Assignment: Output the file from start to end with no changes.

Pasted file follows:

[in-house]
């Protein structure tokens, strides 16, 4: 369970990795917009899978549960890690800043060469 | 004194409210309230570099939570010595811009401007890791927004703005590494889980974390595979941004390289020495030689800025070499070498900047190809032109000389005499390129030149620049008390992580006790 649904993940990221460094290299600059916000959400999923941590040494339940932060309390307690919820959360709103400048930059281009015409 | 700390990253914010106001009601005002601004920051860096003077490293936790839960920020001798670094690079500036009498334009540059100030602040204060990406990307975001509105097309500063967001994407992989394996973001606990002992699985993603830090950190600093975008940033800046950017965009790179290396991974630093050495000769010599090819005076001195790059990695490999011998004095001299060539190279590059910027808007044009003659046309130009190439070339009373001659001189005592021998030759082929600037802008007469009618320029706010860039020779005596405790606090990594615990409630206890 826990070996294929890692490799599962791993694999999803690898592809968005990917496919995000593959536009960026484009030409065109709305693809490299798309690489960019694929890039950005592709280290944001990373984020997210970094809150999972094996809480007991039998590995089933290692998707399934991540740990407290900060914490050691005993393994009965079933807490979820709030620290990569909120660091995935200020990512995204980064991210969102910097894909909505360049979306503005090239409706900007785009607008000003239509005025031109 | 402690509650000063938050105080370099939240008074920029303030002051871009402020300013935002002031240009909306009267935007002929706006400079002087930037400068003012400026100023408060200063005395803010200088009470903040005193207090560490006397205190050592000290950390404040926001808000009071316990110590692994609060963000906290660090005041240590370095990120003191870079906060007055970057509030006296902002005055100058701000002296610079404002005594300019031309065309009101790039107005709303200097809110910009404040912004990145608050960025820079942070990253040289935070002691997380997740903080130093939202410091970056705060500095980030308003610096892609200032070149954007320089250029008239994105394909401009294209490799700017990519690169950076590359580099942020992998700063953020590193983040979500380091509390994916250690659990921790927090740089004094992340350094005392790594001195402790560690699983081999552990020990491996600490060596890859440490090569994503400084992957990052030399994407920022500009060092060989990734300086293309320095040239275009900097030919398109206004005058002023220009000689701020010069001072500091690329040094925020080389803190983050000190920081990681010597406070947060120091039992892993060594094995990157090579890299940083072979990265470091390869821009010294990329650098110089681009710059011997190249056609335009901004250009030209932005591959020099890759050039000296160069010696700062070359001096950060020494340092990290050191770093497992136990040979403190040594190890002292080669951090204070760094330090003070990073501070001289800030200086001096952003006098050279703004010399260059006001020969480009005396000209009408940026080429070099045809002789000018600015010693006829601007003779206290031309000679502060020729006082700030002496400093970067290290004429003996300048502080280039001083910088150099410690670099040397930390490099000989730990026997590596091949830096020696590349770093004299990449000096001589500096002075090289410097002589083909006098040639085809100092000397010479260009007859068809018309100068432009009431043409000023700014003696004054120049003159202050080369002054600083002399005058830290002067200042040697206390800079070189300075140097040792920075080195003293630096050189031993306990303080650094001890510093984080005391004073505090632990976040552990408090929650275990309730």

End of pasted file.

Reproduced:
[in-house]
């Protein structure tokens, strides 16, 4: 369970990795917009899978549960890690800043060469 | 004194409210309230570099939570010595811009401007890791927004703005590494889980974390595979941004390289020495030689800025070499070498900047190809032109000389005499390129030149620049008390992580006790 649904993940990221460094290299600059916000959400999923941590040494339940932060309390307690919820959360709103400048930059281009015409 | 700390990253914010106001009601005002601004920051860096003077490293936790839960920020001798670094690079500036009498334009540059100030602040204060990406990307975001509105097309500063967001994407992989394996973001606990002992699985993603830090950190600093975008940033800046950017965009790179290396991974630093050495000769010599090819005076001195790059990695490999011998004095001299060539190279590059910027808007044009003659046309130009190439070339009373001659001189005592021998030759082929600037802008007469009618320029706010860039020779005596405790606090990594615990409630206890 826990070996294929890692490799599962791993694999999803690898592809968005990917496919995000593959536009960026484009030409065109709305693809490299798309690489960019694929890039950005592709280290944001990373984020997210970094809150999972094996809480007991039998590995089933290692998707399934991540740990407290900060914490050691005993393994009965079933807490979820709030620290990569909120660091995935200020990512995204980064991210969102910097894909909505360049979306503005090239409706900007785009607008000003239509005025031109 | 402690509650000063938050105080370099939240008074920029303030002051871009402020300013935002002031240009909306009267935007002929706006400079002087930037400068003012400026100023408060200063005395803010200088009470903040005193207090560490006397205190050592000290950390404040926001808000009071316990110590692994609060963000906290660090005041240590370095990120003191870079906060007055970057509030006296902002005055100058701000002296610079404002005594300019031309065309009101790039107005709303200097809110910009404040912004990145608050960025820079942070990253040289935070002691997380997740903080130093939202410091970056705060500095980030308003610096892609200032070149954007320089250029008239994105394909401009294209490799700017990519690169950076590359580099942020992998700063953020590193983040979500380091509390994916250690659990921790927090740089004094992340350094005392790594001195402790560690699983081999552990020990491996600490060596890859440490090569994503400084992957990052030399994407920022500009060092060989990734300086293309320095040239275009900097030919398109206004005058002023220009000689701020010069001072500091690329040094925020080389803190983050000190920081990681010597406070947060120091039992892993060594094995990157090579890299940083072979990265470091390869821009010294990329650098110089681009710059011997190249056609335009901004250009030209932005591959020099890759050039000296160069010696700062070359001096950060020494340092990290050191770093497992136990040979403190040594190890002292080669951090204070760094330090003070990073501070001289800030200086001096952003006098050279703004010399260059006001020969480009005396000209009408940026080429070099045809002789000018600015010693006829601007003779206290031309000679502060020729006082700030002496400093970067290290004429003996300048502080280039001083910088150099410690670099040397930390490099000989730990026997590596091949830096020696590349770093004299990449000096001589500096002075090289410097002589083909006098040639085809100092000397010479260009007859068809018309100068432009009431043409000023700014003696004054120049003159202050080369002054600083002399005058830290002067200042040697206390800079070189300075140097040792920075080195003293630096050189031993306990303080650094001890510093984080005391004073505090632990976040552990408090929650275990309730």